• 5 Fab Local Wineries and Vineyards Provide Taste for Your Next Event

     
    FROM THE Fall 2014 ISSUE
     

    Guests enjoying the al fresco setting at Vistas Tent at Bucks County's Crossing Vineyard. 

  • 5 Fab Local Wineries and Vineyards Provide Taste for Your Next Event

     
    FROM THE Fall 2014 ISSUE
     

    Wine tasting at New Hope Winery is a great way to get familiar with the local tastes. 

  • 5 Fab Local Wineries and Vineyards Provide Taste for Your Next Event

     
    FROM THE Fall 2014 ISSUE
     

    The rolling hills of Blue Mountain Vineyards. 

  • 5 Fab Local Wineries and Vineyards Provide Taste for Your Next Event

     
    FROM THE Fall 2014 ISSUE
     

    Elegant private dining with a view of barrels is a perk at Crossing Vineyards and Winery. 

  • 5 Fab Local Wineries and Vineyards Provide Taste for Your Next Event

     
    FROM THE Fall 2014 ISSUE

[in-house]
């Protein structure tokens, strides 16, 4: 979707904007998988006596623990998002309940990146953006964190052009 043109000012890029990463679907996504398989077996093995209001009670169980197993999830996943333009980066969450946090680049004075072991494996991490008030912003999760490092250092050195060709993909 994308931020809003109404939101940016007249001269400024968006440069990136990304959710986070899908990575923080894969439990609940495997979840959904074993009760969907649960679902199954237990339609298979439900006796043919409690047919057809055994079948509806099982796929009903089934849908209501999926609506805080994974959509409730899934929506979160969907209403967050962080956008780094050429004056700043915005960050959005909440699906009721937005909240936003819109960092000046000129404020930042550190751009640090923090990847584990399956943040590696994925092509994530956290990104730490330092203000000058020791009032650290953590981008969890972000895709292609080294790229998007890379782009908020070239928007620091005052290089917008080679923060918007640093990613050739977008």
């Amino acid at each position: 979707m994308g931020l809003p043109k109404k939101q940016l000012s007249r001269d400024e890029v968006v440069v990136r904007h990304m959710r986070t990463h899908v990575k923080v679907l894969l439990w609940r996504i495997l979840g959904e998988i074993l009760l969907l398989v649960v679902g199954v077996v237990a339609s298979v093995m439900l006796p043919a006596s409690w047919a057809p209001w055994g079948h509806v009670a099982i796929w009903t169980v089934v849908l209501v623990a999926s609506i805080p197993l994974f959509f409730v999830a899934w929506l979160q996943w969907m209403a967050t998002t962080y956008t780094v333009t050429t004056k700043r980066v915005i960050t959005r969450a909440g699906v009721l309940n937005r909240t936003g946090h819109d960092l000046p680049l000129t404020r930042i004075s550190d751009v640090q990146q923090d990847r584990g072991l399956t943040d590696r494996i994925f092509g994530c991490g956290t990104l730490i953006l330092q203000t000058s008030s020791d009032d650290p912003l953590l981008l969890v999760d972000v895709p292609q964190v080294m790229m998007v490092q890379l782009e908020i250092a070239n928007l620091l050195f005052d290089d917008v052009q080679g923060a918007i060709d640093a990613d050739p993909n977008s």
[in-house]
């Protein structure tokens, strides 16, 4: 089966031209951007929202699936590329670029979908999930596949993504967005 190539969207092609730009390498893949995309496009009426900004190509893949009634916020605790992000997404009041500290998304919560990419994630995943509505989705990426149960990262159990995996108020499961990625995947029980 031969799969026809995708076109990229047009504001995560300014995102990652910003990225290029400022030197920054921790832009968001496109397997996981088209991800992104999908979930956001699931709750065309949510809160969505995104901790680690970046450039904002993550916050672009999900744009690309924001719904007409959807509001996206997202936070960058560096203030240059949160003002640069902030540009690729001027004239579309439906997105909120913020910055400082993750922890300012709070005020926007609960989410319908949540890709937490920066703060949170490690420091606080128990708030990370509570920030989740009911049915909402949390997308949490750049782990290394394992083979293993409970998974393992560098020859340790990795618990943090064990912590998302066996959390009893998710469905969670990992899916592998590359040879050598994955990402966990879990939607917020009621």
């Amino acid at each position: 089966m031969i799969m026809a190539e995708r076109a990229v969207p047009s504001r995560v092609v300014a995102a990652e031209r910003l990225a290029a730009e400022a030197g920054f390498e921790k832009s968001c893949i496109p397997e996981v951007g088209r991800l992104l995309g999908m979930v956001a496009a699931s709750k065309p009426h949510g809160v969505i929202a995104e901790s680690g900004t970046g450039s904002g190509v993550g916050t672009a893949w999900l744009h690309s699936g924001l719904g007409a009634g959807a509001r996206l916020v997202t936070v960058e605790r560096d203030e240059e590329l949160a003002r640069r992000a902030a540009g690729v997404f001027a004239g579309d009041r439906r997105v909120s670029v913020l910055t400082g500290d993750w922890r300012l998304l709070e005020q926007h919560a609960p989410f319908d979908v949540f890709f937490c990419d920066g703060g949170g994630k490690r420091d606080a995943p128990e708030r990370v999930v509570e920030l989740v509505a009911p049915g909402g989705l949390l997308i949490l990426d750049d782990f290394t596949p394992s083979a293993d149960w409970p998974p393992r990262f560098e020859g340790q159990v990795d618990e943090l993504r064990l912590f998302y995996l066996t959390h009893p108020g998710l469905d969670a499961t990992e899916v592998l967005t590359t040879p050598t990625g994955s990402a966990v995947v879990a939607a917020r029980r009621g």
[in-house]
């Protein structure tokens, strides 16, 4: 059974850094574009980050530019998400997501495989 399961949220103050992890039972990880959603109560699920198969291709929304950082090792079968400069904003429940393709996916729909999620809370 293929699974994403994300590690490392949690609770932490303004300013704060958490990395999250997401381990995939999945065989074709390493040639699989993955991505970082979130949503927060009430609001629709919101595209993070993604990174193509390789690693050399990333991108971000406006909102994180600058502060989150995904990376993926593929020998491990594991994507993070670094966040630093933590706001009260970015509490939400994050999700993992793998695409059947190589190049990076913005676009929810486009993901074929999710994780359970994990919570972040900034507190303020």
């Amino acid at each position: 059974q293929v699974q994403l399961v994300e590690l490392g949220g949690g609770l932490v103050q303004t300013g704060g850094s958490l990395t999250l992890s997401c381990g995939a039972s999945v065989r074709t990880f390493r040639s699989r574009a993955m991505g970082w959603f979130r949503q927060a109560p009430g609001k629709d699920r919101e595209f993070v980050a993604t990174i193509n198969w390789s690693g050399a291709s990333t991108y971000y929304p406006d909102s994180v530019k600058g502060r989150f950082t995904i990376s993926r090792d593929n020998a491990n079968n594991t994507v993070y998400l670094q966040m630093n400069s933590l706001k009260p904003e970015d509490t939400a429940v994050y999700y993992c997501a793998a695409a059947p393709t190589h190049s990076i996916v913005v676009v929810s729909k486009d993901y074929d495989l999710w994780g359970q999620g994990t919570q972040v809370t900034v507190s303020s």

The Chaddsford Homestead has a classic elegance. 

The wine industry has exploded in Pennsylvania. From humble beginnings, the number of wineries has increased from as few as 12 in 1976 to over 200 in 2014. Pennsylvania now ranks fifth nationally in terms of grape production. There are six distinctly different regions, and five American Viticultural Areas (AVAs). In addition, there are 12 designated wine trails that each intersect with several different wineries. No matter where you are in the Keystone state, you are never more than an hour’s drive from a winery. Many of these wineries offer tastings, tours and host events and festivals on a regular basis. While nobody will be mistaking Pennsylvania for Northern California anytime soon, winemaking is here to stay, and wineries make for fantastic settings for your next large gathering.

The History of Pennsylvania Winemaking